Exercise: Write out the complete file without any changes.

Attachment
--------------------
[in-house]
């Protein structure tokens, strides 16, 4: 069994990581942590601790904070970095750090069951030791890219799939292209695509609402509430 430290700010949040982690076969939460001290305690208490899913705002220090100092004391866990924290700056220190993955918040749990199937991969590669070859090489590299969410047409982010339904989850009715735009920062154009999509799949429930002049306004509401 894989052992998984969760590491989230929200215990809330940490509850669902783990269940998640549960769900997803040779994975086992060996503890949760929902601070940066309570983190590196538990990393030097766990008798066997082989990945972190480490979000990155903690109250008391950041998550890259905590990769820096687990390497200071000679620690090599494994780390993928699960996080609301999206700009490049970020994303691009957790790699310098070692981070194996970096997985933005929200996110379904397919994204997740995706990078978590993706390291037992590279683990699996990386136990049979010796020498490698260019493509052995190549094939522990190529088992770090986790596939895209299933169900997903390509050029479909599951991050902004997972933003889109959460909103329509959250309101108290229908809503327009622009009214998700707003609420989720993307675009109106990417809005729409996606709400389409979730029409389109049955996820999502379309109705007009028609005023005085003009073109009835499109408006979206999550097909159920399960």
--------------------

[in-house]
């Protein structure tokens, strides 16, 4: 069994990581942590601790904070970095750090069951030791890219799939292209695509609402509430 430290700010949040982690076969939460001290305690208490899913705002220090100092004391866990924290700056220190993955918040749990199937991969590669070859090489590299969410047409982010339904989850009715735009920062154009999509799949429930002049306004509401 894989052992998984969760590491989230929200215990809330940490509850669902783990269940998640549960769900997803040779994975086992060996503890949760929902601070940066309570983190590196538990990393030097766990008798066997082989990945972190480490979000990155903690109250008391950041998550890259905590990769820096687990390497200071000679620690090599494994780390993928699960996080609301999206700009490049970020994303691009957790790699310098070692981070194996970096997985933005929200996110379904397919994204997740995706990078978590993706390291037992590279683990699996990386136990049979010796020498490698260019493509052995190549094939522990190529088992770090986790596939895209299933169900997903390509050029479909599951991050902004997972933003889109959460909103329509959250309101108290229908809503327009622009009214998700707003609420989720993307675009109106990417809005729409996606709400389409979730029409389109049955996820999502379309109705007009028609005023005085003009073109009835499109408006979206999550097909159920399960």